Study shows that Chelonia mydas forages in MPAs more than previously thought.
A study published March 15 in the journal Global Ecology and Biogeography has determined that Marine Protected Areas, or MPAs have been keeping sea turtles who forage in the areas safe from external threats. The study, commissioned by Seaturtle.org and led by the University of Exeter in the U.K. says 35 percent of the world's green sea turtles (chelonia mydas) can be found foraging in MPAs.
The study says these habitats, which are managed by governments and non-governmental organizations, are ideal areas as they are protected from such activities as fishing and development, which in turn provides abundant resources for the turtles to forage. The study relied on satellite tracking of 145 green sea turtles from 28 nesting sites to determine that the turtles travel thousands of miles from the areas in which they breed to their feeding grounds, of which 35 percent of the turtles were found feeding in designated MPAs.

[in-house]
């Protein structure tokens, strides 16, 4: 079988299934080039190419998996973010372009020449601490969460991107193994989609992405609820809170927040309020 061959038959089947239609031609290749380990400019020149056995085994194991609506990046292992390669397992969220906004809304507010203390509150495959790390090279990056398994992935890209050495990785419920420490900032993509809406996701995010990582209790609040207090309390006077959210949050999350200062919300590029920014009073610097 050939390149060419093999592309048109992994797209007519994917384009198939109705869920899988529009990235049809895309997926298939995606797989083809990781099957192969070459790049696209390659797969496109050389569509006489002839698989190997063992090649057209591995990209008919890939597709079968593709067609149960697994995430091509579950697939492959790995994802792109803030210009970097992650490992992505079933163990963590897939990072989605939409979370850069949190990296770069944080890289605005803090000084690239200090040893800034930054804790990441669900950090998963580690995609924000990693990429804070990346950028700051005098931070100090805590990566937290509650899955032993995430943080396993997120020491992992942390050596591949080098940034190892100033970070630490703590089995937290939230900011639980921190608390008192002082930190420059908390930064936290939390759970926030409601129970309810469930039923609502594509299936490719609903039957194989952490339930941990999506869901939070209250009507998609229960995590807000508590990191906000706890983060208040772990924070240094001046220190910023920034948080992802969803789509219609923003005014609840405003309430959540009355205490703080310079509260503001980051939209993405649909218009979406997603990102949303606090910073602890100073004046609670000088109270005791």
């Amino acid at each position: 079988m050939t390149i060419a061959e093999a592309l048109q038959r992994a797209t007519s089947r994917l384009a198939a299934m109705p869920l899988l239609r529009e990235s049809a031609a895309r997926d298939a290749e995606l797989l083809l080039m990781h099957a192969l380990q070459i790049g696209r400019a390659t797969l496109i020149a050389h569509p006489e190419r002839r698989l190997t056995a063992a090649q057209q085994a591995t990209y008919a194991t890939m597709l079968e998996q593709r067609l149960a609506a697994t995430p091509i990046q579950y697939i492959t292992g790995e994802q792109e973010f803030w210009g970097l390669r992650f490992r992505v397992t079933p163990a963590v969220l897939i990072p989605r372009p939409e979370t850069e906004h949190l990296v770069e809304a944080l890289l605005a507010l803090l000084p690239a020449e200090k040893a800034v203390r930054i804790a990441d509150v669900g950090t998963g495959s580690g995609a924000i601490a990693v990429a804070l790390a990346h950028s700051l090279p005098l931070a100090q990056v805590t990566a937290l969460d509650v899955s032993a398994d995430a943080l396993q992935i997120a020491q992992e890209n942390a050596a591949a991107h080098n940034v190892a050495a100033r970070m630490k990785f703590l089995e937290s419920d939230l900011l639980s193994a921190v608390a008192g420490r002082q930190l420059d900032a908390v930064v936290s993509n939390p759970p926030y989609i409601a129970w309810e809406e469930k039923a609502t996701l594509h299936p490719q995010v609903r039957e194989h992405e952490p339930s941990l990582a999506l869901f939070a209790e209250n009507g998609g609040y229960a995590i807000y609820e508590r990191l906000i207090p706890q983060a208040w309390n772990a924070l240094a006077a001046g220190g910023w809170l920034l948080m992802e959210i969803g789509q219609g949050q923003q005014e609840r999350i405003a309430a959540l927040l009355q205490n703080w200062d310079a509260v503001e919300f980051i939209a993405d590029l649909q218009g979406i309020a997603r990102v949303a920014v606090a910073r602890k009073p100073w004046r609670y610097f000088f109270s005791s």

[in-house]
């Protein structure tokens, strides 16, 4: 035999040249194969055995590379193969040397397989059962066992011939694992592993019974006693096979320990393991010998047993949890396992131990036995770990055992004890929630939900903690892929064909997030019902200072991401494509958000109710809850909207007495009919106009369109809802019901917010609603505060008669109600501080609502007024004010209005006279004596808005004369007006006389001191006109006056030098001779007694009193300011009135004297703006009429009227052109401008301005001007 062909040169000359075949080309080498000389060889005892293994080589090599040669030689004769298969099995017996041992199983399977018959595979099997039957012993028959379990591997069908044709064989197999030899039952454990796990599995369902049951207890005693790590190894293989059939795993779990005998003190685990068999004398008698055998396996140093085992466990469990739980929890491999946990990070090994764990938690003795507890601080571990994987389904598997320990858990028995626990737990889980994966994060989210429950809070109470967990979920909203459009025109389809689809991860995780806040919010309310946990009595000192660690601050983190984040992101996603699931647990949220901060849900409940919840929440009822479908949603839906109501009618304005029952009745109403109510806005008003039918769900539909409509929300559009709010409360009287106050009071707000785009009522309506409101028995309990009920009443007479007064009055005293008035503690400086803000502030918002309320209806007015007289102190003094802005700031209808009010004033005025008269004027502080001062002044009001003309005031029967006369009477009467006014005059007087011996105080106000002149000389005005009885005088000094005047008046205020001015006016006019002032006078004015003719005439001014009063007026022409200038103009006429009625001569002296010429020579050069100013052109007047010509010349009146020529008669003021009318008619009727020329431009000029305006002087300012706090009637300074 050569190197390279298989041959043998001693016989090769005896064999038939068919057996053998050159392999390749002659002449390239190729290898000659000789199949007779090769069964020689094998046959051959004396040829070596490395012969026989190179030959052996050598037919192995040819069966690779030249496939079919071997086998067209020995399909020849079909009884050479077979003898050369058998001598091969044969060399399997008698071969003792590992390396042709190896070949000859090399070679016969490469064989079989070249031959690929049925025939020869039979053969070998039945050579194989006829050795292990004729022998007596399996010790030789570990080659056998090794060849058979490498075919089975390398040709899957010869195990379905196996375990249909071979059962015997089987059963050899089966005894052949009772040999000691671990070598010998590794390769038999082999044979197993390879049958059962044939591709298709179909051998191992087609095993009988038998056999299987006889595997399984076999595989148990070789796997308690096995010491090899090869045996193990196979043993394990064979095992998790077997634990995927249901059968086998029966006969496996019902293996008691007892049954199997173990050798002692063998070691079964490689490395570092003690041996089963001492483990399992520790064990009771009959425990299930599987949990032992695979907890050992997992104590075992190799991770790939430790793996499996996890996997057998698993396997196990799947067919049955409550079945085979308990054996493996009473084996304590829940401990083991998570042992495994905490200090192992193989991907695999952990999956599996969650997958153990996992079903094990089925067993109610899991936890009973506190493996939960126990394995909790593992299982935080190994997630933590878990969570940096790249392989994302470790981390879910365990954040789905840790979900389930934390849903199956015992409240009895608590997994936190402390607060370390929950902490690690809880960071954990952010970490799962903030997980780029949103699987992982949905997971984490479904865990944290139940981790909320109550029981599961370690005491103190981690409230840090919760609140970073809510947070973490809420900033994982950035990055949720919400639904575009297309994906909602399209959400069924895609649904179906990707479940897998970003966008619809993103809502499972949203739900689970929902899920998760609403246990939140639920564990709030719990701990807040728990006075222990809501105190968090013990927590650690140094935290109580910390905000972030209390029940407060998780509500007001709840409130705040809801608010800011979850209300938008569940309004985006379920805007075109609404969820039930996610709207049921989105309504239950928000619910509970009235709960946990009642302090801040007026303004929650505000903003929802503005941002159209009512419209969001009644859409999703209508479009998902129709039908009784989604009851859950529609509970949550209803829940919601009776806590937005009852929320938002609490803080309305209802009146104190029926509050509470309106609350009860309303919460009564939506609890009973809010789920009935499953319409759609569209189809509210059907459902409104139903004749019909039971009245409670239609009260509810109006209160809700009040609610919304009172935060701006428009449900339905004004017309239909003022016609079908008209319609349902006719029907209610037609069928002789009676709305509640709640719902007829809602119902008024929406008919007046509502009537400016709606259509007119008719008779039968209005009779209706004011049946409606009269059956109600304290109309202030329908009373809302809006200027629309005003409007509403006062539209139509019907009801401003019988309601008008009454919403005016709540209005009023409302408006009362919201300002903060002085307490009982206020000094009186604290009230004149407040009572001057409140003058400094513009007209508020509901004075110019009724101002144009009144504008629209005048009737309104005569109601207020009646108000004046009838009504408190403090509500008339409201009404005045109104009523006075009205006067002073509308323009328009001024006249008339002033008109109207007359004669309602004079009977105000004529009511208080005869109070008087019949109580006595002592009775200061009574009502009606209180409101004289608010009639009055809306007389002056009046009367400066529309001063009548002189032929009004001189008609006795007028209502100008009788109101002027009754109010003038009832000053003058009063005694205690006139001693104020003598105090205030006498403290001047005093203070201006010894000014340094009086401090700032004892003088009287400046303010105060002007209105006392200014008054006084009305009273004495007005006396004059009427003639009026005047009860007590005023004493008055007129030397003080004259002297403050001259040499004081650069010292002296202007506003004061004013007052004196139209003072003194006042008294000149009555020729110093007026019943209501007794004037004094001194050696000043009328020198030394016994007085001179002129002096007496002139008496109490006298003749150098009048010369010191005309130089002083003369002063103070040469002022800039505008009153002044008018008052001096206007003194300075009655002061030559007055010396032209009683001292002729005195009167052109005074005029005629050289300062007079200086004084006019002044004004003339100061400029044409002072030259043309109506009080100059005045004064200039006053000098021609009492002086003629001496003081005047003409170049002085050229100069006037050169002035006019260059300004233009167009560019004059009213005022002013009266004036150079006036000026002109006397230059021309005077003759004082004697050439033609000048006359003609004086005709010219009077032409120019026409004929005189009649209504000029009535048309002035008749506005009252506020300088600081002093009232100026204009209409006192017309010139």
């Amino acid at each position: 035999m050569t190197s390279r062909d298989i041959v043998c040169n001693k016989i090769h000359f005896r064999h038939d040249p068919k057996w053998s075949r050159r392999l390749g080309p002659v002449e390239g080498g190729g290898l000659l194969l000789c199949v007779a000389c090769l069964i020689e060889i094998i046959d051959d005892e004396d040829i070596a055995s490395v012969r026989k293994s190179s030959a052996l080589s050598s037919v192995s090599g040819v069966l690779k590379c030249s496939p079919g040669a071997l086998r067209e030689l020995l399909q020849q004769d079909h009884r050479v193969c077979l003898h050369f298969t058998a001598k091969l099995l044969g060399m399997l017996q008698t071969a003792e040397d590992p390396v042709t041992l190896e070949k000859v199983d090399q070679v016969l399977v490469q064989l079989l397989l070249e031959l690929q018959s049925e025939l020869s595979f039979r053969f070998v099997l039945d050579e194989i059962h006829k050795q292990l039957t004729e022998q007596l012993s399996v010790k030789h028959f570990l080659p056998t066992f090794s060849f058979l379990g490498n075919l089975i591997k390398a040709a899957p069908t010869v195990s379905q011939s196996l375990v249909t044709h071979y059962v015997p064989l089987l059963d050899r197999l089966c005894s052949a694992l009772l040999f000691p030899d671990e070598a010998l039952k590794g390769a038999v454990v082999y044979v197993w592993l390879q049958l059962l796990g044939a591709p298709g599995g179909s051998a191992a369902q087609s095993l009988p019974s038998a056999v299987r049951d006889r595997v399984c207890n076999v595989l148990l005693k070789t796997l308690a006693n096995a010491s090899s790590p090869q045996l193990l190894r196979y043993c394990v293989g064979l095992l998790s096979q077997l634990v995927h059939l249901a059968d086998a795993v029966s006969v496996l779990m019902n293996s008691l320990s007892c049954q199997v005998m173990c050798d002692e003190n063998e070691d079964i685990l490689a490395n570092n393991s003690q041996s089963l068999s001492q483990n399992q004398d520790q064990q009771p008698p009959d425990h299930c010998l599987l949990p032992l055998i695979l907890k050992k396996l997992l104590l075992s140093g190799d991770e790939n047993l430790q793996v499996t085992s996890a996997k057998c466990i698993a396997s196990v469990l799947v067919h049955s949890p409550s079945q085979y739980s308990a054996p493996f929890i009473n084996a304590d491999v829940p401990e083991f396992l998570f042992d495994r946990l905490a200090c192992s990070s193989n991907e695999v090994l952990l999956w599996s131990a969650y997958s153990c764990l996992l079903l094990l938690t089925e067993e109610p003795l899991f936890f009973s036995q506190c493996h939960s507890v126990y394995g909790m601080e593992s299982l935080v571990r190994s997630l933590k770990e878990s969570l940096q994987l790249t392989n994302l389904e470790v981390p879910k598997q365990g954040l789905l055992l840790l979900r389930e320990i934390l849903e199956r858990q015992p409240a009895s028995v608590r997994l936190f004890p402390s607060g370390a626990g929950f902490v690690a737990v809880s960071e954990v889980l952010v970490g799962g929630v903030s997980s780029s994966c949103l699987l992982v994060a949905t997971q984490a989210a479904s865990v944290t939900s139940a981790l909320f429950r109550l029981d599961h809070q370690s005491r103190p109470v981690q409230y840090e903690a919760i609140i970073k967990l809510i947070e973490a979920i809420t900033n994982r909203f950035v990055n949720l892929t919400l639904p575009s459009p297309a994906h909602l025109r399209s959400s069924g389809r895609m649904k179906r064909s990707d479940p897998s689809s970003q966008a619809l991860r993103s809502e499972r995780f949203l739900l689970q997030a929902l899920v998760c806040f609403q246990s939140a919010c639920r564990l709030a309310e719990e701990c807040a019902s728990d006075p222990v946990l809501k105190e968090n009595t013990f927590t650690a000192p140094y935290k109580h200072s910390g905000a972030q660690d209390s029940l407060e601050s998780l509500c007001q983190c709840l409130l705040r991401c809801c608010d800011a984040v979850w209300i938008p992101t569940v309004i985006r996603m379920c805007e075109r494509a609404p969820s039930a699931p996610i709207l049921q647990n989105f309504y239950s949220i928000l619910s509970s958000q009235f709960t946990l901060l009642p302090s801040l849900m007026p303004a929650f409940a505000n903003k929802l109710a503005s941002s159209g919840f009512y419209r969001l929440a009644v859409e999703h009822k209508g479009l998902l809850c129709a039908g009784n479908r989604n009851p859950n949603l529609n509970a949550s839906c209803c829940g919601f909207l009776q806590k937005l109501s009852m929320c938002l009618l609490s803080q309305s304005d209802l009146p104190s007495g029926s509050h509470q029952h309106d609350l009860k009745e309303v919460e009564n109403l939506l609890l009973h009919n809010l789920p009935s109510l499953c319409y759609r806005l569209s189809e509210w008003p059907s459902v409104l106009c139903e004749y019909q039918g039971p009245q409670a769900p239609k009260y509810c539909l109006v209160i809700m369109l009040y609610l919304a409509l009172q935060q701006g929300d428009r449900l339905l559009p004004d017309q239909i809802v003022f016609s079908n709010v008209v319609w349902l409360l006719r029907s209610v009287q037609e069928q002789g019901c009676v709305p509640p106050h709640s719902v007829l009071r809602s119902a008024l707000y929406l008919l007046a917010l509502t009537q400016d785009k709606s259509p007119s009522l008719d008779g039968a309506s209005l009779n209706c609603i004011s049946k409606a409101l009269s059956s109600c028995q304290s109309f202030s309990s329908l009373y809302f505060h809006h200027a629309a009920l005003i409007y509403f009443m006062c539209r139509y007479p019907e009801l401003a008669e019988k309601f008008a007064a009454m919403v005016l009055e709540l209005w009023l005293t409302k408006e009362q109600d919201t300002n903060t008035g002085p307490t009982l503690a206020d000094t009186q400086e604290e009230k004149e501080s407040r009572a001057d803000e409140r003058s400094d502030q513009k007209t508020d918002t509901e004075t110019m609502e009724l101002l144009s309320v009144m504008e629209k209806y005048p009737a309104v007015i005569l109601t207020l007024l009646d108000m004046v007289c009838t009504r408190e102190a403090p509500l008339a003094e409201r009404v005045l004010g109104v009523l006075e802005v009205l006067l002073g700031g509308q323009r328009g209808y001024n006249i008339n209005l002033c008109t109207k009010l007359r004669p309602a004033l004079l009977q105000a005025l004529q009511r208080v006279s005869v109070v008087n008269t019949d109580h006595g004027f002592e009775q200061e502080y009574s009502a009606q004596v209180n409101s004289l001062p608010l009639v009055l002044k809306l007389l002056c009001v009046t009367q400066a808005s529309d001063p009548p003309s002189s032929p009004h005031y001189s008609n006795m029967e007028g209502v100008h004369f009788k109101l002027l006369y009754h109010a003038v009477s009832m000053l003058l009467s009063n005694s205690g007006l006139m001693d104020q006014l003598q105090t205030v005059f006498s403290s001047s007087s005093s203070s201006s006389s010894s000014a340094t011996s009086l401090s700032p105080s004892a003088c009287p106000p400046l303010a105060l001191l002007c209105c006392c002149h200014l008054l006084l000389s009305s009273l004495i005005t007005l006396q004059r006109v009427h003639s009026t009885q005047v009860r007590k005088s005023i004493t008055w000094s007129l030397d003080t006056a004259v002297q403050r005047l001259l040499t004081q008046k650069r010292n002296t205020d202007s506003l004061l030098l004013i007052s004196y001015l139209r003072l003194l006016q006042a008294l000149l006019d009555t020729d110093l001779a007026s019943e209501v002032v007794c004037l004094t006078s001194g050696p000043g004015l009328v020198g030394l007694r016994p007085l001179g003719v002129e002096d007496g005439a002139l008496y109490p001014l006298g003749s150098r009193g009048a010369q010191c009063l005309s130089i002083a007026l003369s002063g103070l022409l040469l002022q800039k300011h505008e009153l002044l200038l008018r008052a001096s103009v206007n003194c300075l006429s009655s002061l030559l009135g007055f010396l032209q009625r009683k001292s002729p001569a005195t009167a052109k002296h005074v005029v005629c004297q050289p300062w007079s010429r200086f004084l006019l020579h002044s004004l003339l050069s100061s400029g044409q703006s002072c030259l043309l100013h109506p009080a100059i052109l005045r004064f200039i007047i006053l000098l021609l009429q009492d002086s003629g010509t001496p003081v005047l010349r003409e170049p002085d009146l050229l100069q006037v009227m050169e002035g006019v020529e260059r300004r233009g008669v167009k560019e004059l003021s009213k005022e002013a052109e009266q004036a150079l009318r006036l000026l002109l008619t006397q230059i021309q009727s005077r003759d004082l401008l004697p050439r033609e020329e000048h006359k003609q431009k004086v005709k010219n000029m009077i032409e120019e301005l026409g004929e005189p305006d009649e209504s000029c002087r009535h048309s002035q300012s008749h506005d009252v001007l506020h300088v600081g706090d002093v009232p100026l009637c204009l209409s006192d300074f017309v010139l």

Prof. Brendan Godley of the University of Exeter's Centre for Ecology and Conservation, said that even though some have questioned the value of MPAs, the study shows that sea turtles appear in these areas more than expected, and that the study provides ample evidence that marine protected areas are effective in providing safe foraging grounds for sea turtles and other large marine animals.
Other institutes that provided research for the study includes Udayana University in Indonesia, The Cayman Islands Department of Environment, Hacettepe University in Turkey, Portugal's ISPA, Kelonia in La Reunion, the Guadeloupe Office National de la Chasse et de la Faune Sauvage, World Wildlife Fund Indonesia, University of Pisa in Italy, Pendoley Environmental Pty. Ltd. ofAustralia, Marine Conservation Society of the UK, and ARCHELON, Protection in Greece.